- Radical hysterectomy, which is a total hysterectomy that also includes removal of structures around the uterus, possibly including the ovaries, fallopian tubes (known as a salpingo-oophorectomy)
Regardless, any type of hysterectomy is definitely “major surgery,” in Mayo Clinic’s words. If removal of the ovaries is required, then the woman will immediately experience menopause. And, as ACOG points out, a woman who has had her ovaries removed may need to start hormone therapy to relieve menopausal symptoms and help reduce the risk of osteoporosis.
ACOG’s website says hysterectomy is “one of the safest surgical procedures.” Yet, as with any surgery, there are risks involved. These include infection, heavy bleeding, injury to the urinary tract, blood clots, breathing or heart problems related to anesthesia, and even death, notes the ob-gyn physician group.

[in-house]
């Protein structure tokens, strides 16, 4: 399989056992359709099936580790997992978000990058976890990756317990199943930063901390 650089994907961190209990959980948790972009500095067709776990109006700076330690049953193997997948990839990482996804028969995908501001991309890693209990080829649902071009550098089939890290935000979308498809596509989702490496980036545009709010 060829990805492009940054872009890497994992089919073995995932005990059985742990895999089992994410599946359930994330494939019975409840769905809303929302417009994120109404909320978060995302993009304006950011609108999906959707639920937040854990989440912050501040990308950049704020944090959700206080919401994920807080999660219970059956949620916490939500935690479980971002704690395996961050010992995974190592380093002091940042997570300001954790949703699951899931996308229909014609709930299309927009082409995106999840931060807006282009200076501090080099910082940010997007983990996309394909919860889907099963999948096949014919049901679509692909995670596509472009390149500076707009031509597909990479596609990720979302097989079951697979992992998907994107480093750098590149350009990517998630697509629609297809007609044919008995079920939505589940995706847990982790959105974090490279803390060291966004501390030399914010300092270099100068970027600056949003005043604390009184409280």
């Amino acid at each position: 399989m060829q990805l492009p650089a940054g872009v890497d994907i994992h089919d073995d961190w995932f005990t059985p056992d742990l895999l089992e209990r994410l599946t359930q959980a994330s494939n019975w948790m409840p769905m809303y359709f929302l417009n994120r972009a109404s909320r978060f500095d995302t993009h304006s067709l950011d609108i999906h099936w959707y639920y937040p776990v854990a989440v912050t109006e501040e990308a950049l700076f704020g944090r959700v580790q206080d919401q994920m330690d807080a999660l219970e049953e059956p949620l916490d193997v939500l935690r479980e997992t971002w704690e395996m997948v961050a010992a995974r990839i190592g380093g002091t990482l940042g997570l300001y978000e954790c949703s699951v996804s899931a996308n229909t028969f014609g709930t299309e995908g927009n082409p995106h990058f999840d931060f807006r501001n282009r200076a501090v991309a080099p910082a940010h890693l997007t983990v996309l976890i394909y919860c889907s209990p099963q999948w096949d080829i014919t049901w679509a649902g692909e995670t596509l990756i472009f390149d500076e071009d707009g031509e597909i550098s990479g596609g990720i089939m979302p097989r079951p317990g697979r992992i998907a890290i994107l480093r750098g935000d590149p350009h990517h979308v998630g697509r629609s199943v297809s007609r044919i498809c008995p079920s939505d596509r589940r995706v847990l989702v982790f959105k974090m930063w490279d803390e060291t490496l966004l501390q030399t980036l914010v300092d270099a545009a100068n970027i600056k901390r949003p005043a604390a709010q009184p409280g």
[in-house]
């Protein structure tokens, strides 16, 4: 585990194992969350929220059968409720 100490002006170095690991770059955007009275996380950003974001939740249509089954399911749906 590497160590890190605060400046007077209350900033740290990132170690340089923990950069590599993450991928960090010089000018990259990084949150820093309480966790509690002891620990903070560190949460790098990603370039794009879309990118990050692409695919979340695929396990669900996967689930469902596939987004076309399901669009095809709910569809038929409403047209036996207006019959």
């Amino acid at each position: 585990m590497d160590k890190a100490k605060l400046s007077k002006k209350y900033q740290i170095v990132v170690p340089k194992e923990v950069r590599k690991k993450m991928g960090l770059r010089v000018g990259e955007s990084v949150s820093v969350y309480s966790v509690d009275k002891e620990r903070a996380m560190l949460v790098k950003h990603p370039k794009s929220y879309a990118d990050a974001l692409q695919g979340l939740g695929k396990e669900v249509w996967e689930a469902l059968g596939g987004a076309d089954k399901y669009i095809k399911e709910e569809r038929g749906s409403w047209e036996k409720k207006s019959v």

Women are likely to experience pain in the first few days after surgery and vaginal bleeding for several weeks, ACOG adds. Plus, there may be physical side effects, such as constipation and temporary bladder-emptying difficulties, and emotional ones, like feeling depressed over not being able to bear children or relief that your symptoms have resolved.
Still, Dr. Matteson says a hysterectomy can be an appropriate treatment for women who have been adequately informed about the risks and potential benefits of surgery and alternatives to surgery and who have provided their informed consent. “I think women are the best judges of what the risks and benefits are for her in her particular situation,” she tells Health. Women need that information presented in a way that they can understand so that they can “make the best informed choice” for themselves, she adds.
So what are health advocates saying about allegations of hysterectomies on women detainees?